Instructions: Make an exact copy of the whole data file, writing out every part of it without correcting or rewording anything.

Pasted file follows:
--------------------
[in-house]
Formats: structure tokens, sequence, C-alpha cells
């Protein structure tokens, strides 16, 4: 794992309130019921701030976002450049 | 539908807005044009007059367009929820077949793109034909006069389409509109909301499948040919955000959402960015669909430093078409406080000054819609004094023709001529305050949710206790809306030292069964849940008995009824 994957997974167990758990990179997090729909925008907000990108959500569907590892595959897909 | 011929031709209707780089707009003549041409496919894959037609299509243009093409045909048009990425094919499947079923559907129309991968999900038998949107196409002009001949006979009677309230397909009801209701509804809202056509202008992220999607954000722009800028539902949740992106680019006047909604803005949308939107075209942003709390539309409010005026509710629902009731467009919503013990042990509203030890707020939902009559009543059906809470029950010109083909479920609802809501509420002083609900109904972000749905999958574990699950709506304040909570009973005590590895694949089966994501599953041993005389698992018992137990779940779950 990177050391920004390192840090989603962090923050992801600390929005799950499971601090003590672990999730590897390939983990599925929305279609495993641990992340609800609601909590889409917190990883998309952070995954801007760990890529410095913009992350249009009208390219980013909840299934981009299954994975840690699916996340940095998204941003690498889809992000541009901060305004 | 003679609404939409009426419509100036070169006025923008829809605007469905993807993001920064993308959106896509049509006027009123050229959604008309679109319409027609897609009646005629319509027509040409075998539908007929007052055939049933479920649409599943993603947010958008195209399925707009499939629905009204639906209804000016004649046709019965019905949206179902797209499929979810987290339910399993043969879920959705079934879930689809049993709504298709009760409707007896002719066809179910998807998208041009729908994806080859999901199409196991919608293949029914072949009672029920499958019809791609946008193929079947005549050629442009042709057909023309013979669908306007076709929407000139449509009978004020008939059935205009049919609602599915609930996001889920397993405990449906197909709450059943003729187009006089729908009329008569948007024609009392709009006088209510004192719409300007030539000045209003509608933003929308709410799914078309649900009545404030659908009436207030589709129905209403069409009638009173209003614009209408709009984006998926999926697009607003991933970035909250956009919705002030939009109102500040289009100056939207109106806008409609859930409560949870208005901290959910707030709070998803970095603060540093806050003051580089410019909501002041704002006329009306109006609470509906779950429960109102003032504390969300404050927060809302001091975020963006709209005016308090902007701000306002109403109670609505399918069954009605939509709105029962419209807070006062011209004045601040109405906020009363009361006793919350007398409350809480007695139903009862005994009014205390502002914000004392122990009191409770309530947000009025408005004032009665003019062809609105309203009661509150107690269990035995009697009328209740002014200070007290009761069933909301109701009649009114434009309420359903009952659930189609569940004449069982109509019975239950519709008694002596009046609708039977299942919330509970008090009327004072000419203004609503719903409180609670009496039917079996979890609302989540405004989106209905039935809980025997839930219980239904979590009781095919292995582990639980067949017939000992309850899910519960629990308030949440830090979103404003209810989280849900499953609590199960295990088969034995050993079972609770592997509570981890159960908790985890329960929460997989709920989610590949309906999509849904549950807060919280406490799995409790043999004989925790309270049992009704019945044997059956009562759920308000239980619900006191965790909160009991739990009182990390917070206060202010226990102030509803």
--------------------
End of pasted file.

[in-house]
Formats: structure tokens, sequence, C-alpha cells
């Protein structure tokens, strides 16, 4: 794992309130019921701030976002450049 | 539908807005044009007059367009929820077949793109034909006069389409509109909301499948040919955000959402960015669909430093078409406080000054819609004094023709001529305050949710206790809306030292069964849940008995009824 994957997974167990758990990179997090729909925008907000990108959500569907590892595959897909 | 011929031709209707780089707009003549041409496919894959037609299509243009093409045909048009990425094919499947079923559907129309991968999900038998949107196409002009001949006979009677309230397909009801209701509804809202056509202008992220999607954000722009800028539902949740992106680019006047909604803005949308939107075209942003709390539309409010005026509710629902009731467009919503013990042990509203030890707020939902009559009543059906809470029950010109083909479920609802809501509420002083609900109904972000749905999958574990699950709506304040909570009973005590590895694949089966994501599953041993005389698992018992137990779940779950 990177050391920004390192840090989603962090923050992801600390929005799950499971601090003590672990999730590897390939983990599925929305279609495993641990992340609800609601909590889409917190990883998309952070995954801007760990890529410095913009992350249009009208390219980013909840299934981009299954994975840690699916996340940095998204941003690498889809992000541009901060305004 | 003679609404939409009426419509100036070169006025923008829809605007469905993807993001920064993308959106896509049509006027009123050229959604008309679109319409027609897609009646005629319509027509040409075998539908007929007052055939049933479920649409599943993603947010958008195209399925707009499939629905009204639906209804000016004649046709019965019905949206179902797209499929979810987290339910399993043969879920959705079934879930689809049993709504298709009760409707007896002719066809179910998807998208041009729908994806080859999901199409196991919608293949029914072949009672029920499958019809791609946008193929079947005549050629442009042709057909023309013979669908306007076709929407000139449509009978004020008939059935205009049919609602599915609930996001889920397993405990449906197909709450059943003729187009006089729908009329008569948007024609009392709009006088209510004192719409300007030539000045209003509608933003929308709410799914078309649900009545404030659908009436207030589709129905209403069409009638009173209003614009209408709009984006998926999926697009607003991933970035909250956009919705002030939009109102500040289009100056939207109106806008409609859930409560949870208005901290959910707030709070998803970095603060540093806050003051580089410019909501002041704002006329009306109006609470509906779950429960109102003032504390969300404050927060809302001091975020963006709209005016308090902007701000306002109403109670609505399918069954009605939509709105029962419209807070006062011209004045601040109405906020009363009361006793919350007398409350809480007695139903009862005994009014205390502002914000004392122990009191409770309530947000009025408005004032009665003019062809609105309203009661509150107690269990035995009697009328209740002014200070007290009761069933909301109701009649009114434009309420359903009952659930189609569940004449069982109509019975239950519709008694002596009046609708039977299942919330509970008090009327004072000419203004609503719903409180609670009496039917079996979890609302989540405004989106209905039935809980025997839930219980239904979590009781095919292995582990639980067949017939000992309850899910519960629990308030949440830090979103404003209810989280849900499953609590199960295990088969034995050993079972609770592997509570981890159960908790985890329960929460997989709920989610590949309906999509849904549950807060919280406490799995409790043999004989925790309270049992009704019945044997059956009562759920308000239980619900006191965790909160009991739990009182990390917070206060202010226990102030509803």